The final plan includes 250,000 square metres of premium office space, a larger bus terminal at the base of the tower at 45 Bay St., and a park above the rail corridor. Ivanhoé and Metrolinx held an international design competition to choose an architect, eventually narrowing the field from 10 to four to one, London-based Wilkinson Eyre.

Ivanhoé is still going through the planning process with the City of Toronto, and is in discussions with potential tenants. Construction is expected to begin in the spring of 2015, and the new bus terminal and first office tower could be finished in 2018.

The project is not without risk. Ivanhoé is going full steam ahead before having secured lead tenants. This at a time when many observers argue that Toronto's downtown office space is already being overbuilt. Brokerage firm Cushman & Wakefield forecasts that, as a result of a spurt in new construction, the vacancy rate for Class A space in the city's central business district will rise from 6.2 per cent this year to 9.1 per cent in 2016, while rents soften from $50.27 per square foot per year to $49.10.

Other towers going up include the Bay Adelaide Centre East by Brookfield Properties and One York Street by Menkes and HOOPP, both of which are scheduled to open in 2016. At the moment the finishing touches are just being done at RBC Waterpark Place and Bremner Tower, and looking out to 2017 there will be projects like the EY Tower at 100 Adelaide Street West.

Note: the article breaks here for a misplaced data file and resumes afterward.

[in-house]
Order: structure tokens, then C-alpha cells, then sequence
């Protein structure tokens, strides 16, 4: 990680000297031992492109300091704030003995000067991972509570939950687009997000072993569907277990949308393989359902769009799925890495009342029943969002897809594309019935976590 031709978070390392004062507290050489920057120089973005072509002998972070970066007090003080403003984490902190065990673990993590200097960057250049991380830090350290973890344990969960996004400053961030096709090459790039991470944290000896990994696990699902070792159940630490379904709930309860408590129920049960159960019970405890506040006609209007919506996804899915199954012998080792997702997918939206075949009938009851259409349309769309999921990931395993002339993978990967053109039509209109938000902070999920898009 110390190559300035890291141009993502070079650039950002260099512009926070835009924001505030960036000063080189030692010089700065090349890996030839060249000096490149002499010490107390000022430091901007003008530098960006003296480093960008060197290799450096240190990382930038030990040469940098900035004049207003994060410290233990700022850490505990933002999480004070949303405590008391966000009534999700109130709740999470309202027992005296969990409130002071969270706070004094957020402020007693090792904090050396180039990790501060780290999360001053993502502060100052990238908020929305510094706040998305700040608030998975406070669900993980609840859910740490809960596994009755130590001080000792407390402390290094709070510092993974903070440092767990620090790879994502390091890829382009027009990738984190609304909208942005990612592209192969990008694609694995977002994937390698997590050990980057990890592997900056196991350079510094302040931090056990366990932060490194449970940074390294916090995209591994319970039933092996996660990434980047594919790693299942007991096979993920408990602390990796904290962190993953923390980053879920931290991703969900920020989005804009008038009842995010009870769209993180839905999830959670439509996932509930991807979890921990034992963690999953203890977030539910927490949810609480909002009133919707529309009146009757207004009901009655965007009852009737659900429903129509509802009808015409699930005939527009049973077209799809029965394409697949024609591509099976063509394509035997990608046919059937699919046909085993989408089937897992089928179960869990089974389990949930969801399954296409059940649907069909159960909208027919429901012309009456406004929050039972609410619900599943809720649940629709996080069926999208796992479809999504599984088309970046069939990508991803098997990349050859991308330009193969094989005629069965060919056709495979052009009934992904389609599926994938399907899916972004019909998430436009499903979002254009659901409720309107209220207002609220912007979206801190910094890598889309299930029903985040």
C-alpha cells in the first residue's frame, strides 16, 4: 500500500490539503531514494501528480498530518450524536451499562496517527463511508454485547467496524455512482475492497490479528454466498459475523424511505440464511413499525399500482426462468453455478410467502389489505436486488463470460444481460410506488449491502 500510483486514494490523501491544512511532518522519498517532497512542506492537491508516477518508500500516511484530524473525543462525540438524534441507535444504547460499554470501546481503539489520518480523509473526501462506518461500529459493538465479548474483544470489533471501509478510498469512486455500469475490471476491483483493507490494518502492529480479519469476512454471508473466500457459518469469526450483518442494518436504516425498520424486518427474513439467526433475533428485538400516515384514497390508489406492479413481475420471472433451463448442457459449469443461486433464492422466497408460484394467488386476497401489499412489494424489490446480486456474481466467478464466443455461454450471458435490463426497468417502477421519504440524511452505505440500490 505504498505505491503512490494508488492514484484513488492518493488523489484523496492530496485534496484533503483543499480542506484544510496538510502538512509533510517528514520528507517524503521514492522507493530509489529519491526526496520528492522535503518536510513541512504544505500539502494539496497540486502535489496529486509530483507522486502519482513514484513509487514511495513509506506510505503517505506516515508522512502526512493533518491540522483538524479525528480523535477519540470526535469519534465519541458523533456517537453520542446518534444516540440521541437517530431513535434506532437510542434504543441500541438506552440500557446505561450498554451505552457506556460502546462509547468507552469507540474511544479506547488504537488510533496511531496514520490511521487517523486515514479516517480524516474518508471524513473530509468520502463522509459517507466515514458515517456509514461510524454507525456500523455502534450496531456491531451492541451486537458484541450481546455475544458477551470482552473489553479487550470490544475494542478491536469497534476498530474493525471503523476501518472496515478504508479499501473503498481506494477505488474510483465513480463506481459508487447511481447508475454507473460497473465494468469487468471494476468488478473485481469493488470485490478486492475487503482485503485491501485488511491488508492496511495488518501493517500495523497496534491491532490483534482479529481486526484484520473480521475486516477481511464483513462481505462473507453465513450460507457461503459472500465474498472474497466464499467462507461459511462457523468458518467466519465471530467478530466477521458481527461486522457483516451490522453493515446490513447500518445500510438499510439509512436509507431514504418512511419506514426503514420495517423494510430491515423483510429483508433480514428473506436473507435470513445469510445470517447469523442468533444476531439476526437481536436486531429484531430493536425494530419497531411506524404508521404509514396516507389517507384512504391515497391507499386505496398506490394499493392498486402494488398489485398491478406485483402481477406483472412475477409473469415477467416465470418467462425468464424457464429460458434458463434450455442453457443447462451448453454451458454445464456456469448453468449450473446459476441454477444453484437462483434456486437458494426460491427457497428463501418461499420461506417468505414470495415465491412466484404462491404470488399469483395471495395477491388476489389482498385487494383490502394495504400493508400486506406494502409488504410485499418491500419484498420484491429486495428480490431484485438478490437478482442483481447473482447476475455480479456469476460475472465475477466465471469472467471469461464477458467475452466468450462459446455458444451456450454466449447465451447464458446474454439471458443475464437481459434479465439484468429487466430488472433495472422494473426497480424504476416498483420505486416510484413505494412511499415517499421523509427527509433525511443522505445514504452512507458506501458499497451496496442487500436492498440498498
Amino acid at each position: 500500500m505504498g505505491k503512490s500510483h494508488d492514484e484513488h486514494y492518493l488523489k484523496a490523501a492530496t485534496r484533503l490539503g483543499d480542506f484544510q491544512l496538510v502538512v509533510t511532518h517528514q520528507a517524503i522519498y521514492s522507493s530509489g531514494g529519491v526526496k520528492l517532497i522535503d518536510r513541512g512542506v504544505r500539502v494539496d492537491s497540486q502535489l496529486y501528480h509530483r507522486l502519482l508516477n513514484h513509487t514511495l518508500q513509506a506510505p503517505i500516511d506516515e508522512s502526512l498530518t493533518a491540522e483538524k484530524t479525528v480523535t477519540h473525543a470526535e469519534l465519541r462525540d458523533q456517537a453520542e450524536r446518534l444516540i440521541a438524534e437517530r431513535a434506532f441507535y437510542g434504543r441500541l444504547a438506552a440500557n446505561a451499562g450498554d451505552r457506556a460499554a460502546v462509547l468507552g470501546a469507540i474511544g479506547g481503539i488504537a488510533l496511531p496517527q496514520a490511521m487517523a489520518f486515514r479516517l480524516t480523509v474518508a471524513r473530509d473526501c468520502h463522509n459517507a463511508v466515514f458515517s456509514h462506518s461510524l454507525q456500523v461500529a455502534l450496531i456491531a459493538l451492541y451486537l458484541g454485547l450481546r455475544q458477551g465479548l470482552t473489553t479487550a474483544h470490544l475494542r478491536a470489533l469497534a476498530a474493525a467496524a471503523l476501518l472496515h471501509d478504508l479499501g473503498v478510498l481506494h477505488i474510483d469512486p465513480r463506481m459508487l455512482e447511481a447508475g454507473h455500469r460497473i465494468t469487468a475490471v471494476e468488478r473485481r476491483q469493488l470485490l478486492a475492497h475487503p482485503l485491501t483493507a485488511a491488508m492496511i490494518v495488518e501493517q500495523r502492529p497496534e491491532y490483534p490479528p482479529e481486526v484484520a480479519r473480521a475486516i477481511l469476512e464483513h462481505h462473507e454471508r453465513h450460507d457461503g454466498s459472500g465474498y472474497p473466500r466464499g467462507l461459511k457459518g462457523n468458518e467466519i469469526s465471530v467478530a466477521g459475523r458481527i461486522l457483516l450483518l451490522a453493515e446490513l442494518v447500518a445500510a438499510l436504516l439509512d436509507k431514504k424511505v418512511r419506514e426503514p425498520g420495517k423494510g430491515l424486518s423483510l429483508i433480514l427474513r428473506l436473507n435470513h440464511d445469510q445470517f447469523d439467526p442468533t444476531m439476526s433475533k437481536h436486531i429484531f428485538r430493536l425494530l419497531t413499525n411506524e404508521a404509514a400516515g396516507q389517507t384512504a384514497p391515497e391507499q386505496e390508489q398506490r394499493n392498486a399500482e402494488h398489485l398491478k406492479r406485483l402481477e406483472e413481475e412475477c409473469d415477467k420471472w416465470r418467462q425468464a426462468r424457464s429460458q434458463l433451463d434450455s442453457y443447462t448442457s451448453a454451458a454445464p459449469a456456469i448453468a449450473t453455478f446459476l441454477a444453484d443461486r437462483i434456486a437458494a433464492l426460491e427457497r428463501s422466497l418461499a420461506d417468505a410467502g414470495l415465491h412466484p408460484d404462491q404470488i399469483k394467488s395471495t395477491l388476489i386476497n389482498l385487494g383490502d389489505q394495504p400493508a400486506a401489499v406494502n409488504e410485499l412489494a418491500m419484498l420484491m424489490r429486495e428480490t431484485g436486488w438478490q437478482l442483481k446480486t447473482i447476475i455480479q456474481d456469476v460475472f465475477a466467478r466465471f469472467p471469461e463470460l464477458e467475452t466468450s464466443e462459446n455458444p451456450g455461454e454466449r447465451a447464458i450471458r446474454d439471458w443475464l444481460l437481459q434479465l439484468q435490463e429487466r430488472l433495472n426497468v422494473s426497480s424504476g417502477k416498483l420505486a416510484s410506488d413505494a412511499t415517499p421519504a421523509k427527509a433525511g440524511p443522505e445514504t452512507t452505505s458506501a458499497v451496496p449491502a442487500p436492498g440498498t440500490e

Jonathan Pearce, senior vice-president of office leasing in Toronto for Ivanhoé Cambridge, shrugs off concerns about overbuilding. Or, more accurately, he suggests they're not his problem. He believes that the new towers are attracting tenants such as banks that would have traditionally been in the older towers that have long defined "Bay Street" in the core. It's the landlords in those buildings who have got a problem, he says.

"What you've seen in the city of Toronto is that all the new buildings that are under construction or are being delivered are either fully leased or substantially fully leased by the time they open," he says. "So what seems to happen on the demand side is there's an overarching ground swell of tenants migrating from older legacy-style products into the new-style products that are clustered around where mass transit terminates."

In other words "the new buildings are going to lease," he says. "The real question is how do you manage the backfill. And Ivanhoé Cambridge is not really at risk of cannibalizing our own portfolio because we don't own any legacy office buildings in the downtown financial core at the time."

There is some phasing that's built into the project, or forced on it, because the new bus terminal (with the first office tower on top of it) needs to be up and running before the old bus terminal can make way for the second tower. That gives Ivanhoé, which is collaborating with Hines Canada Management ULC on the development of the project, more time to find tenants for the second phase.

But if the team has any concerns about not being able to secure tenants, they certainly aren't letting on. But Mr. Gleeson says he's confident tenants will be found in time, and notes that Ivanhoé has previously successfully started office towers in cities such as Calgary without preleasing. "Our team is proceeding full speed ahead right now on all fronts in terms of putting the shovel in the ground in the spring."